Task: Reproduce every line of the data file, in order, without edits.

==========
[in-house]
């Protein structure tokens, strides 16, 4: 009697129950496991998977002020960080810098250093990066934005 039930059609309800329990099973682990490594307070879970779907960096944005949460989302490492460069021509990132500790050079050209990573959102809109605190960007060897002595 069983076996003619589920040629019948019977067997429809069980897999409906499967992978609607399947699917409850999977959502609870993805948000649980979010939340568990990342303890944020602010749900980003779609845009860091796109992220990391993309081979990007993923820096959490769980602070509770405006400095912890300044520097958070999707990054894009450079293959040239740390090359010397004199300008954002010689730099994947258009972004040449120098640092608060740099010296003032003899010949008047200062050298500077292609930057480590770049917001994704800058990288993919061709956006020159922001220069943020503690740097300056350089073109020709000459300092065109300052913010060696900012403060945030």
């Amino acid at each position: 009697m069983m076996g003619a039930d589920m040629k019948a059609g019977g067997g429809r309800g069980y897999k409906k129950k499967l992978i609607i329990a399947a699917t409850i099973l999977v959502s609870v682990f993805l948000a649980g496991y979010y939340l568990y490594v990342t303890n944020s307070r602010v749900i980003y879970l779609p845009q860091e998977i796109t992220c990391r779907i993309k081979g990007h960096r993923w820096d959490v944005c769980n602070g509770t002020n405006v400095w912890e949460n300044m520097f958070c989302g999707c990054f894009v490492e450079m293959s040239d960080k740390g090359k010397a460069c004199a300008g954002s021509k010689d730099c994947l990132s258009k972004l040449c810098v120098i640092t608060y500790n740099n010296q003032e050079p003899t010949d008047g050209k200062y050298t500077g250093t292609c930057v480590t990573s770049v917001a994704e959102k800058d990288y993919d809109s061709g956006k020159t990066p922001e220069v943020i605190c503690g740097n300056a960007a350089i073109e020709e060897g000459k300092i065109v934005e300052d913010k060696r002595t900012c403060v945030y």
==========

[in-house]
């Protein structure tokens, strides 16, 4: 009697129950496991998977002020960080810098250093990066934005 039930059609309800329990099973682990490594307070879970779907960096944005949460989302490492460069021509990132500790050079050209990573959102809109605190960007060897002595 069983076996003619589920040629019948019977067997429809069980897999409906499967992978609607399947699917409850999977959502609870993805948000649980979010939340568990990342303890944020602010749900980003779609845009860091796109992220990391993309081979990007993923820096959490769980602070509770405006400095912890300044520097958070999707990054894009450079293959040239740390090359010397004199300008954002010689730099994947258009972004040449120098640092608060740099010296003032003899010949008047200062050298500077292609930057480590770049917001994704800058990288993919061709956006020159922001220069943020503690740097300056350089073109020709000459300092065109300052913010060696900012403060945030």
């Amino acid at each position: 009697m069983m076996g003619a039930d589920m040629k019948a059609g019977g067997g429809r309800g069980y897999k409906k129950k499967l992978i609607i329990a399947a699917t409850i099973l999977v959502s609870v682990f993805l948000a649980g496991y979010y939340l568990y490594v990342t303890n944020s307070r602010v749900i980003y879970l779609p845009q860091e998977i796109t992220c990391r779907i993309k081979g990007h960096r993923w820096d959490v944005c769980n602070g509770t002020n405006v400095w912890e949460n300044m520097f958070c989302g999707c990054f894009v490492e450079m293959s040239d960080k740390g090359k010397a460069c004199a300008g954002s021509k010689d730099c994947l990132s258009k972004l040449c810098v120098i640092t608060y500790n740099n010296q003032e050079p003899t010949d008047g050209k200062y050298t500077g250093t292609c930057v480590t990573s770049v917001a994704e959102k800058d990288y993919d809109s061709g956006k020159t990066p922001e220069v943020i605190c503690g740097n300056a960007a350089i073109e020709e060897g000459k300092i065109v934005e300052d913010k060696r002595t900012c403060v945030y």